A MAN who repeatedly threw a nine-week-old boy in the air and shook him, resulting in “truly catastrophic” consequences for the child, has been jailed for four years.
Jay Bell’s actions in 2013 led to the baby sustaining bleeding on the brain, retinal haemorrhages and a fractured rib and ankle.
As a result of the brain injury, the child suffers from cerebral palsy, is registered blind and has difficulty using his limbs.
The baby did not receive hospital treatment for about two weeks and Bell took about five months to reveal what had happened to the child when he was in his care.
Bell, 23, last month pleaded guilty to two charges - one of culpable and reckless conduct towards the child to his severe injury, permanent impairment and to the danger of his life; and a second of wilfully neglecting the baby and failing to seek medical attention for him.
Passing sentence at the High Court in Edinburgh yesterday, judge Paul Arthurson QC described the offences as “extremely serious”.
The court heard that on 26 July 2013, Bell threw the child in the air repeatedly but the baby struck his head on the wall, then hit a Moses basket and fell on the floor.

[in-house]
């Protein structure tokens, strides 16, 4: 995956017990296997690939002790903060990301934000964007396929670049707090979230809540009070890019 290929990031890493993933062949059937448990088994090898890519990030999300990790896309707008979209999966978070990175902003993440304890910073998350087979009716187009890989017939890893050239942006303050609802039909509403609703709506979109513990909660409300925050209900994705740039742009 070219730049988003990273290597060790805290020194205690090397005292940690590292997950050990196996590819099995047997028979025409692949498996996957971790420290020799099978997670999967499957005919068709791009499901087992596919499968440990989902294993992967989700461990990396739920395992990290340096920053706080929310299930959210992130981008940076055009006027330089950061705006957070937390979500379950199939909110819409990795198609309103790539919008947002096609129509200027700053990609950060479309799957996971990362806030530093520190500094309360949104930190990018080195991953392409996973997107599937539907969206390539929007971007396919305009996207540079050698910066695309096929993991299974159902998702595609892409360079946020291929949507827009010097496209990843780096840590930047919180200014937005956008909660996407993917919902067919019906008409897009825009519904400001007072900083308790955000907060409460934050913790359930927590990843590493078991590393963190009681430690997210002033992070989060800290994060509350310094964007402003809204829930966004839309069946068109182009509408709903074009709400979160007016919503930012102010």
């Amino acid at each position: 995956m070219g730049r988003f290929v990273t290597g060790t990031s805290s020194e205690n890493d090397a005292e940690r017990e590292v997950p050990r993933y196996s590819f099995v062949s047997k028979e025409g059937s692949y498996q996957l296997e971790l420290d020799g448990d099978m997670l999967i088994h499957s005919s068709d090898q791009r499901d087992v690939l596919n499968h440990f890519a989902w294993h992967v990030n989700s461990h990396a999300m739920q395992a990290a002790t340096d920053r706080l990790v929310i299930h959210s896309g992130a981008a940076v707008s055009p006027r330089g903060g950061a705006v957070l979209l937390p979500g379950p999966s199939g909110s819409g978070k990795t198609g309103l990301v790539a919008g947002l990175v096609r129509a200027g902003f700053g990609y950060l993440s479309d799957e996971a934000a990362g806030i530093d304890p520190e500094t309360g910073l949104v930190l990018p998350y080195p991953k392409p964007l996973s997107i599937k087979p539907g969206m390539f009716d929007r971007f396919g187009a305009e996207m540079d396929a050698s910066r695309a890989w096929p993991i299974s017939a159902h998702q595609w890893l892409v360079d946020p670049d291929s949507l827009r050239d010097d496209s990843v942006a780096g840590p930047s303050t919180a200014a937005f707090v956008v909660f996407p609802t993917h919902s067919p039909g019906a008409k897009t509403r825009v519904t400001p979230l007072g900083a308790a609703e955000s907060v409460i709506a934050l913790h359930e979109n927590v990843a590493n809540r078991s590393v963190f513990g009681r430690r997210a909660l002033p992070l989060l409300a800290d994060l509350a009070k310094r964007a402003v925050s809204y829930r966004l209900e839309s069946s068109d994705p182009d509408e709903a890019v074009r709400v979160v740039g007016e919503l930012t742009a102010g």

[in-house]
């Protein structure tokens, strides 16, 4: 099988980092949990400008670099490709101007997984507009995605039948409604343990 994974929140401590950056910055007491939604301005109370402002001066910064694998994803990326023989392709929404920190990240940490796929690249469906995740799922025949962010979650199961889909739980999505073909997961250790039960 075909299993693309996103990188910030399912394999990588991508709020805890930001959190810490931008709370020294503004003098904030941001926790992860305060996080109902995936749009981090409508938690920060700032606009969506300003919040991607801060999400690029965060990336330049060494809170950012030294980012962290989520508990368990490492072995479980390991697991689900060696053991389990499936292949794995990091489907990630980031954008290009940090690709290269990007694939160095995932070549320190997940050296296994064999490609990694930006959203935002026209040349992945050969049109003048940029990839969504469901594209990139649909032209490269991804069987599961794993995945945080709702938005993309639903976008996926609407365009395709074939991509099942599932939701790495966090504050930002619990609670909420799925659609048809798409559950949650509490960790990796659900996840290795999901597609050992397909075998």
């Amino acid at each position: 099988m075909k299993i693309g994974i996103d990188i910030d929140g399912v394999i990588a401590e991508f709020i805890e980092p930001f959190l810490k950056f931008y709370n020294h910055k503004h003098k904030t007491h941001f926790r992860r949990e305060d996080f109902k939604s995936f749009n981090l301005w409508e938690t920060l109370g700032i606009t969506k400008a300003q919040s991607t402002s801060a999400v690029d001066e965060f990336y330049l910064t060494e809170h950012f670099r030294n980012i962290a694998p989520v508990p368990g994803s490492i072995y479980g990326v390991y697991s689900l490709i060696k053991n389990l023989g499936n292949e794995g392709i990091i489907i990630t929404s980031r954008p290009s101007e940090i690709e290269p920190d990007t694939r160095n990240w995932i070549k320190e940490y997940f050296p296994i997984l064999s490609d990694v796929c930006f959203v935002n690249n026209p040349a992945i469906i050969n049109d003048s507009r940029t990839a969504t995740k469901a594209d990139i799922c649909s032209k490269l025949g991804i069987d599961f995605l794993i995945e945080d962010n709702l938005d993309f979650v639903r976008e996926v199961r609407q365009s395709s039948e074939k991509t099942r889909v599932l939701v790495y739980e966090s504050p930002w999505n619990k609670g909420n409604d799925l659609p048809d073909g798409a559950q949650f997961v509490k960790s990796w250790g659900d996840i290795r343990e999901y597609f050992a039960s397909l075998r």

Bell - of Dougall Place, Mayfield, Dalkeith, Midlothian - then picked him up and shook him repeatedly until he began to cry.
The court heard the child was eventually admitted to the Royal Hospital for Sick Children on 10 August 2013 and it took Bell until December that year to disclose fully what had happened to the baby.
The judge told Bell: “Through your conduct, a nine-week-old child who was in your care sustained bleeding on the brain, retinal haemorrhages and skeletal fractures - namely a fractured rib and a fractured ankle.
“As a result of the brain injury, the child suffers from cerebral palsy and is registered blind. He cannot sit unaided, he has difficulty in using his limbs.
“These medical consequences, all caused as a result of your conduct, are and will continue to be devastating for the child and for his mother who cares for him.”
Had the child gone to hospital straight after suffering the brain injury, medical intervention may have limited the impact of that injury, the judge said.
The court heard that Bell has a criminal record - four groups of convictions incorporating nine offences in total, all dated after the offences being dealt with by the judge.